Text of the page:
Predicting Keystrokes using an Audio Side-Channel Attack and Machine Learning
My MSc Computer Science research project, titled ‘Predicting Keystrokes using an Audio Side-Channel Attack and Machine Learning’. The findings and thesis conducted from this research can be found here.
Audio side-channel attacks are increasingly becoming a security concern regarding ‘keystroke snooping’, in which an attack can utilise the emanation of a keystroke to predict a specific key (or contextual passage of keys) being pressed. This can potentially be used to gather a users’ private data if keystroke audio is able to be discretely captured.
In this project, Python code has been created to analayse the acoustic emanation and geometric features of a keystroke signal, and this information is used to provide enough information to accurately classify keystroke emanations. A combination of MFCC and TDoA features are shown to provide superior classification results when compared to other input features.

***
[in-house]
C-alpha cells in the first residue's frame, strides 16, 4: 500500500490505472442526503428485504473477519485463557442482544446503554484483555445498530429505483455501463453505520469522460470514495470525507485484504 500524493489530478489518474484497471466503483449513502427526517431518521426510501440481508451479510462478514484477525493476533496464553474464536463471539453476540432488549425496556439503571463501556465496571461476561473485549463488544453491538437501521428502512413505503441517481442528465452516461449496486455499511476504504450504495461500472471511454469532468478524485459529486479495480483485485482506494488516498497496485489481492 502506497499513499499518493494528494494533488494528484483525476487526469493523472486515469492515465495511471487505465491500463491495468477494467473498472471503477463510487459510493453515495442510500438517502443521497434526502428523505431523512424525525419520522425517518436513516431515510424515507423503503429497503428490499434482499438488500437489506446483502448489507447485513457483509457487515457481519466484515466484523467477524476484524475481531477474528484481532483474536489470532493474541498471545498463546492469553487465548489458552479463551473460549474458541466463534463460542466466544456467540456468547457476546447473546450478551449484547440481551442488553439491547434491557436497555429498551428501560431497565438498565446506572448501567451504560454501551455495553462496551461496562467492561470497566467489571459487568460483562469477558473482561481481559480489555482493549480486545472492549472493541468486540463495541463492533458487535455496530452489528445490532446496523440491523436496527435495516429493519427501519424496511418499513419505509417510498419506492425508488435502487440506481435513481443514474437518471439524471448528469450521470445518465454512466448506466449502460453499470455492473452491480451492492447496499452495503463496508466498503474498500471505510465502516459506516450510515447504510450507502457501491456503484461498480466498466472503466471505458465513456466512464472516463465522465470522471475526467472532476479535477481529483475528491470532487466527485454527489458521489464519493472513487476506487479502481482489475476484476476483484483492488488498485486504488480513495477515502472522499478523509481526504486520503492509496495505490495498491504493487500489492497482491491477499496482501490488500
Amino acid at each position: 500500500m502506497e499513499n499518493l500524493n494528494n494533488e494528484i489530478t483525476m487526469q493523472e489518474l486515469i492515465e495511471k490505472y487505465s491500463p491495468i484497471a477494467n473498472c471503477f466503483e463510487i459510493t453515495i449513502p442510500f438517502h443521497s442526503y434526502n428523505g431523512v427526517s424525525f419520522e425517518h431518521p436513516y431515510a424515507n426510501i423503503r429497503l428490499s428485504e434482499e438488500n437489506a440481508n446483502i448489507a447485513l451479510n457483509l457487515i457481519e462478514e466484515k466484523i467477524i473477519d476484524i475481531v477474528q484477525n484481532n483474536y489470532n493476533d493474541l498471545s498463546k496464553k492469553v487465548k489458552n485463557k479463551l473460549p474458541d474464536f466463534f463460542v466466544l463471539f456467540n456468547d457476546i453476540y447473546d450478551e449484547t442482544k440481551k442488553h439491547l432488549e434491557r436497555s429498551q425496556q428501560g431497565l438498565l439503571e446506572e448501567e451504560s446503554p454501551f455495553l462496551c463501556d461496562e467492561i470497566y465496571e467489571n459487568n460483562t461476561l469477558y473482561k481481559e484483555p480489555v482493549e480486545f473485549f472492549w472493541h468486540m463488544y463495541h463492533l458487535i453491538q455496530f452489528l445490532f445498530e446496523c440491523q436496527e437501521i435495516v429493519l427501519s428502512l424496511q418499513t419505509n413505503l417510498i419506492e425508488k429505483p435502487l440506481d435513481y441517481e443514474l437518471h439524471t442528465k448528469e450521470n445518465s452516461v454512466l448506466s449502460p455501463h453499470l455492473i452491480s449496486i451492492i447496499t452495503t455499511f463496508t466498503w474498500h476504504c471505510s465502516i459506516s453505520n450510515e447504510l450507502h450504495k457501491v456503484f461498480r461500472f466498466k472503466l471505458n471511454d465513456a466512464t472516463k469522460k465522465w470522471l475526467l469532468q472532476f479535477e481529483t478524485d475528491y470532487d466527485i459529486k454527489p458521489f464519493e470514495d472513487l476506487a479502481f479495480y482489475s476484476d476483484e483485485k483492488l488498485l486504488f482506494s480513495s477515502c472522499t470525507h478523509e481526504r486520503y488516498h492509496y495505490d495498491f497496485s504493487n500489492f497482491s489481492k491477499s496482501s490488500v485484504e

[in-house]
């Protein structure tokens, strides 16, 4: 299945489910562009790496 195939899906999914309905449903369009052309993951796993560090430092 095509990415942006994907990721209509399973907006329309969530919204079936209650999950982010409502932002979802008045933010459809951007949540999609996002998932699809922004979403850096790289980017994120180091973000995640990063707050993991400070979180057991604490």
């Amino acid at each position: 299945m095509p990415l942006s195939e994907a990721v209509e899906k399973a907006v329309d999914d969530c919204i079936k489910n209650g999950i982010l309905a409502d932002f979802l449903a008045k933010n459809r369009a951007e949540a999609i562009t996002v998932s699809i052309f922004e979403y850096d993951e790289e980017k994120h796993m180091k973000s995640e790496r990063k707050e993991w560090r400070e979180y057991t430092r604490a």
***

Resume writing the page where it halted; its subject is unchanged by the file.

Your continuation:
A novel attack is presented which utilises cross-prediction techniques on a stereo array of microphones to increase keystroke recognition accuracy. Cross-predictions increase singular character recovery of keystrokes by 7% when using a supervised Random Forest machine learning model. A Random Forest classifier is able to achieve up to 89% inter-dataset single-character recovery from a 40-key classification problem.
User experiments are also conducted to show the model in real-world scenarios. In the experiments, up to 85% keystroke recovery from contextual arguments were achieved from a 26-key classification problem using a Random Forest classifier. Keystroke recovery can increase by as much as 15% when utilsiing cross-prediction methods on contextual sentences. Contextual arguments were best predicted when using a user-created database of keystroke emanations.
It is shown in this research that different users emit distinct sonic fingerprints when typing on the same keyboard. Provided that a database of labelled keystrokes can be collected from a user, a supervised attack remains feasible in real-world scenarios.